Will it take?
Time will tell.
The 124 is a rebadged Mazda Miata with a Fiat Abarth 1.4 liter engine in place of the Mazda 2.0 engine. The Fiat engine is turbocharged, the Mazda’s not. 160 hp – vs. 155. That plus the usual “unique” styling differences (much of that being identical, like for instance the “Fiat Connect” 7-inch LCD Touchscreen, which is exactly the same as the 7-inch MazdaConnect touchscreen in the Miata) constitute the, uh, differences between the two cars.
Is it enough?
Or maybe too much?
A five horsepower difference is not much; like the difference between a 13 oz vs. a 14 oz steak (assuming they’re both of the same quality and cooked the same way).
The turbo, on the other hand, may be too much.
Turbos tend to not last for 200,000-plus trouble-free miles, as the Miata’s not-turbo’d engine does routinely. Even when subjected to weekend SCCA club racing, as the Miata’s often is.
The Spider’s – if it’s the same engine as the 160 hp, 1.4 liter four used in the 500 Abarth (and the specs suggest it is) has to hold together under 18 pounds of boost.
For 200,000-plus miles?
I am thinking about a hot but high-maintenance goomah, if you know what I mean.
What else does the 124 bring to the table that makes it a compelling buy? That would make a person want to buy it rather than the Miata?
The Fiat name?
That hasn’t done the trick for the Fiats already here, like the 500 (much less the 500L). The car sells the name, not the other way around.
No doubt, Fiat is counting on historical resonance, the 124 name, to entice potential prospects.
Emotion sells cars, too.
But the ’66-’82 124 Spider was a Fiat, down to the last cross-threaded bolt and prematurely rusting quarter panel.
Not a repackaged Miata.
Now, to be fair – or to look at things a different way – at least the revived 124 is mechanically different. The 1.4 turbo engine’s personality – its sound, its power curve – will be noticeably not-the-same. Trust me. I’ve driven the 500 Abarth, which has the same (I think it is) engine and that thing’s an M80 with a too-short fuse. If Fiat is smart and uses the same exhaust system – which reminded me of a pre-catalytic converter muscle car’s with chambered pipes – snap, crackle pop! – we’ll have a Mr. Hyde counterpoint to the Mazda’s Dr. Jekyll.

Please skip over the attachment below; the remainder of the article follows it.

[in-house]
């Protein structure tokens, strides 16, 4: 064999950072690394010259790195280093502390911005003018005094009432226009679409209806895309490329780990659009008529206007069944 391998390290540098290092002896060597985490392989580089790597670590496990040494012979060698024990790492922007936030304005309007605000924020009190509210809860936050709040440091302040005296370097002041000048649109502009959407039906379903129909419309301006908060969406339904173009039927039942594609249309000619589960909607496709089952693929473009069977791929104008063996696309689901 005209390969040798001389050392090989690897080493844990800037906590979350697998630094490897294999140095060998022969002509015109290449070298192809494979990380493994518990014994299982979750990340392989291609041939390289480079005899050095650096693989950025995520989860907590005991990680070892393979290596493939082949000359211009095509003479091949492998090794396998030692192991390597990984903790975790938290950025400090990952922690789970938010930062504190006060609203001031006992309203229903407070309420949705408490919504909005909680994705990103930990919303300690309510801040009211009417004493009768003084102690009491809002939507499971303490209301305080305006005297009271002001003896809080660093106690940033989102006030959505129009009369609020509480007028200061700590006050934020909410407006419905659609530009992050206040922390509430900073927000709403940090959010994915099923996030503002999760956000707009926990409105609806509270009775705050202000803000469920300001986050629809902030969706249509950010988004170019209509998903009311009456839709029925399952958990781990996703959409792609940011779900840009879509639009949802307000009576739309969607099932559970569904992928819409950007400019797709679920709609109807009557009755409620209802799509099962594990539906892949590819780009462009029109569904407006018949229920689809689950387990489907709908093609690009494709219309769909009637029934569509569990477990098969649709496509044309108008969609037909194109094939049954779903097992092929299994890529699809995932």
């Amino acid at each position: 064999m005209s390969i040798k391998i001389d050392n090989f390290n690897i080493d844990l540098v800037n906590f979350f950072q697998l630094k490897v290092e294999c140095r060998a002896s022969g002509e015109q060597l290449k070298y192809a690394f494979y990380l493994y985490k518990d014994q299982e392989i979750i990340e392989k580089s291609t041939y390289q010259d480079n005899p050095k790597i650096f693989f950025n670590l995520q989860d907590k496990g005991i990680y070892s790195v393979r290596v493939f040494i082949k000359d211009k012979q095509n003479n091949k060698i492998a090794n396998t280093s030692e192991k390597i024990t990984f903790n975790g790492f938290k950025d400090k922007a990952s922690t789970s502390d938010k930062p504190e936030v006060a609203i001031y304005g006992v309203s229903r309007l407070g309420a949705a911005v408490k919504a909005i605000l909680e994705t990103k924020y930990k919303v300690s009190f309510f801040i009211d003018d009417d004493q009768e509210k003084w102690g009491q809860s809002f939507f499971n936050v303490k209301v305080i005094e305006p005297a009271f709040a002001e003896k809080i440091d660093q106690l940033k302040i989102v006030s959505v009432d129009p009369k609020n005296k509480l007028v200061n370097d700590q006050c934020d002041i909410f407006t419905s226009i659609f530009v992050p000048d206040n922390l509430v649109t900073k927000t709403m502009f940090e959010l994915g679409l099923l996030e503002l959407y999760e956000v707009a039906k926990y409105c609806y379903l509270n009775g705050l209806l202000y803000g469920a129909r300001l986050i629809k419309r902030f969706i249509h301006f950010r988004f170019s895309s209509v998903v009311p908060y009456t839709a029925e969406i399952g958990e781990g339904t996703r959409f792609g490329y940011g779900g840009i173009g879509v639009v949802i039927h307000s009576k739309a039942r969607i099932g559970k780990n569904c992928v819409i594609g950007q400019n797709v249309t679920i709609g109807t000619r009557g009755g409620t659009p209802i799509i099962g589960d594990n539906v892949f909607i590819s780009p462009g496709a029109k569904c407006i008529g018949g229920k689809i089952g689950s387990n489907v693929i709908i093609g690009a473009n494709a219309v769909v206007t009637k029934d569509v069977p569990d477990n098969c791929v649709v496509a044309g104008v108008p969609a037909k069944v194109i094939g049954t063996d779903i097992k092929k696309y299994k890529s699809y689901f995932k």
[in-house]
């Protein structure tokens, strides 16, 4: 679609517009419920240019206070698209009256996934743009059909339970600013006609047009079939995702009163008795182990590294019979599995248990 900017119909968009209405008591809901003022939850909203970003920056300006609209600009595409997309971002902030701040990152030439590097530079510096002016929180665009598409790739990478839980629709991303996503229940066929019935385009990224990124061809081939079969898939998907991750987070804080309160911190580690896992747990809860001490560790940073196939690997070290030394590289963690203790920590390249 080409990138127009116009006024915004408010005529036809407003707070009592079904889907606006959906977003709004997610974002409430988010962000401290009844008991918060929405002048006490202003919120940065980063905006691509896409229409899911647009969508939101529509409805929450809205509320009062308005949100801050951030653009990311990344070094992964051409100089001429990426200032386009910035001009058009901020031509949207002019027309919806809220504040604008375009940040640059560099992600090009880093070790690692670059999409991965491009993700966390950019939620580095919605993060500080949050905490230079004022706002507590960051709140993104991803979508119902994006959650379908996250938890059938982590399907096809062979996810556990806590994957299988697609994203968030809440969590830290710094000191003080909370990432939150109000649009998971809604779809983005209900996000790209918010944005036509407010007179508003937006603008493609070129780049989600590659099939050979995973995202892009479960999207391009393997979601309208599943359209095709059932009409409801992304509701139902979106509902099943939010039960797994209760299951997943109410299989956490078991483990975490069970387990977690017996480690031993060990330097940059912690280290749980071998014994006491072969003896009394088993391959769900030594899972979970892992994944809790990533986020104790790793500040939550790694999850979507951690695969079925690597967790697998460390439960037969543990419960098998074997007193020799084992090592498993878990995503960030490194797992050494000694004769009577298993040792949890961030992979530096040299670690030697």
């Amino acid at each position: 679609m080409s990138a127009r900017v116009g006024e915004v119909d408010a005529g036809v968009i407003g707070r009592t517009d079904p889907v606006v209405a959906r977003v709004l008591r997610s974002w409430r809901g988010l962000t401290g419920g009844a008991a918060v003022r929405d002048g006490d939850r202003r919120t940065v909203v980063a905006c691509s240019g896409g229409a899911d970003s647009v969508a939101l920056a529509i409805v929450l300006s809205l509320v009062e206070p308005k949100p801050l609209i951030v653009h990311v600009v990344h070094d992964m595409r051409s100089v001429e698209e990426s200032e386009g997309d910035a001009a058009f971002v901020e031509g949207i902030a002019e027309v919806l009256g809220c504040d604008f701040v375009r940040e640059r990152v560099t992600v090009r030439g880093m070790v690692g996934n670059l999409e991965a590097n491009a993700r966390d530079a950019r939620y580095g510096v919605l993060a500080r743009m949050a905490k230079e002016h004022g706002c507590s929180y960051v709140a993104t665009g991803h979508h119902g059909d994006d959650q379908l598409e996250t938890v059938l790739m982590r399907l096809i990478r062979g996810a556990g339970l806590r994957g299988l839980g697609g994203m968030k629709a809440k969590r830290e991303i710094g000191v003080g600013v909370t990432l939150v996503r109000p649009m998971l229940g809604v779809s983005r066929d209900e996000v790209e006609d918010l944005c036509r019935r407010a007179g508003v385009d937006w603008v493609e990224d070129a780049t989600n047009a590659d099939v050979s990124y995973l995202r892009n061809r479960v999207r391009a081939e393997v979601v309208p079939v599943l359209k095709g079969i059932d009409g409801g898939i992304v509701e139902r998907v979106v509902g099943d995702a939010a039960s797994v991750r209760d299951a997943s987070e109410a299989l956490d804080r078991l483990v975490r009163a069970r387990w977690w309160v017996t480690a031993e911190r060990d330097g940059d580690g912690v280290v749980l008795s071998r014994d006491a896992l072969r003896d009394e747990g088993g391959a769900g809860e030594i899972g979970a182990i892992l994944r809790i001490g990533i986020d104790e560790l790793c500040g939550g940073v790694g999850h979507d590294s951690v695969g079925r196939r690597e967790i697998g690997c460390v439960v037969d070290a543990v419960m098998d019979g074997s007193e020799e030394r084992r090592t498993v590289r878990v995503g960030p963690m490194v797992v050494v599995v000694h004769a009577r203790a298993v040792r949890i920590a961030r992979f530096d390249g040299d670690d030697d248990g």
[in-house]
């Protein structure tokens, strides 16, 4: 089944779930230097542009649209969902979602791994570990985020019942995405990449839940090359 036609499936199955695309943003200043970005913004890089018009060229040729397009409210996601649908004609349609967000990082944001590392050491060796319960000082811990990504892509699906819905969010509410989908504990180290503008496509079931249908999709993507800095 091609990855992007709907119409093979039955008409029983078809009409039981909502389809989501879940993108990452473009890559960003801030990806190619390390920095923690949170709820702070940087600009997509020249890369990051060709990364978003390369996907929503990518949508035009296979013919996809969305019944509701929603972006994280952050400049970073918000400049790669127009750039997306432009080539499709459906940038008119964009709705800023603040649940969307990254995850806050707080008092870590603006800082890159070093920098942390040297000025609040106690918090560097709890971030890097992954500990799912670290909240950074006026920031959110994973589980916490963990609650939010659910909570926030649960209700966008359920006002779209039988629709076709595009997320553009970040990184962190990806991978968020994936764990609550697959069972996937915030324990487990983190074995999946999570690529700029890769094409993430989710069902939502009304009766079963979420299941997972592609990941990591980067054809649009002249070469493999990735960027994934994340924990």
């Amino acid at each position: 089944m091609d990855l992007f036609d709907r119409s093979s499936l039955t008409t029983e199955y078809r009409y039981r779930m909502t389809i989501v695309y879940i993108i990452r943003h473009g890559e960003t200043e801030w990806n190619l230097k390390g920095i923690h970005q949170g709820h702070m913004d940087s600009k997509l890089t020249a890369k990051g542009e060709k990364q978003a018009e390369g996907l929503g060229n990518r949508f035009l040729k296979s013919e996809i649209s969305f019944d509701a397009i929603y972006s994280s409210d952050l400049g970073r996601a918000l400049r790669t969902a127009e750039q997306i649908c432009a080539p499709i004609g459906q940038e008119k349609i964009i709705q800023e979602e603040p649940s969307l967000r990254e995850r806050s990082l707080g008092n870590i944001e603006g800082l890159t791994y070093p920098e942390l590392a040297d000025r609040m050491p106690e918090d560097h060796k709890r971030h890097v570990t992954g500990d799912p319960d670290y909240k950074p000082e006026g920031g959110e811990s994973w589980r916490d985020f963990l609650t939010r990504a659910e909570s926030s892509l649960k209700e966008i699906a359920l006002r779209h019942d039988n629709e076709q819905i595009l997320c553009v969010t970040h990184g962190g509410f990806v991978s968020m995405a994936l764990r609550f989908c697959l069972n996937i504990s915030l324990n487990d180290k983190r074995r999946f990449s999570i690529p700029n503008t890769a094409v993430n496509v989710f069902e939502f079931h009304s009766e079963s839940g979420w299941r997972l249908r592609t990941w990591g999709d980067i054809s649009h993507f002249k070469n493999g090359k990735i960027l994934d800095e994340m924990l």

This kind of thing can help sell an otherwise very similar (even directly related) car.
I own a ’76 Pontiac Trans-Am. It is cousin to the ’76 Chevy Camaro. It’s fair to say the Trans-Am is a Camaro … with slightly different exterior and interior styling. But – the heart of the matter – it also has a Pontiac-built engine. This was enough to make it credible as a Pontiac rather than a Chevy re-sold under another label. When GM pulled the plug on Pontiac’s V8 engine and began using Chevy engines in Pontiacs, these “Pontiacs” became that in name only.
It’s why there no longer is a Pontiac.
Another example comes to mind. You may remember Rickman Kawasakis.
Kawasaki made one hell of an engine – the DOHC 900 (and later 1000 and 1100 cc) fours of the ’70s. But the frames Kawasaki put them into were unworthy of these engines. The brakes and suspension unspeakably so. Rickman took that magnificent engine – and put it into an equally magnificent frame, with brakes and suspension to match.
Now, you had the whole enchilada.
Of course, the Mazda Miata already has a magnificent suspension, great brakes. It is hard to imagine what could possibly be done by Fiat or anyone else to fix what manifestly isn’t broken.
Well, come to think of it, there is one thing.
You know what “Fiat” stands for, right? Fix It Again, Tony. Fiats are – or at least, were – the four-wheeled versions of AMF-era Harley Davidsons. In case you hadn’t heard, this isn’t good. They were pretty little cars that you wanted to love but which worked hard to earn your hate. Fiat was practically run out of the country and it took 30 years before things cooled down enough for them to even think about trying again.
So maybe this is the smart move. People love the Miata.
Maybe they will like Fiat’s version, too.
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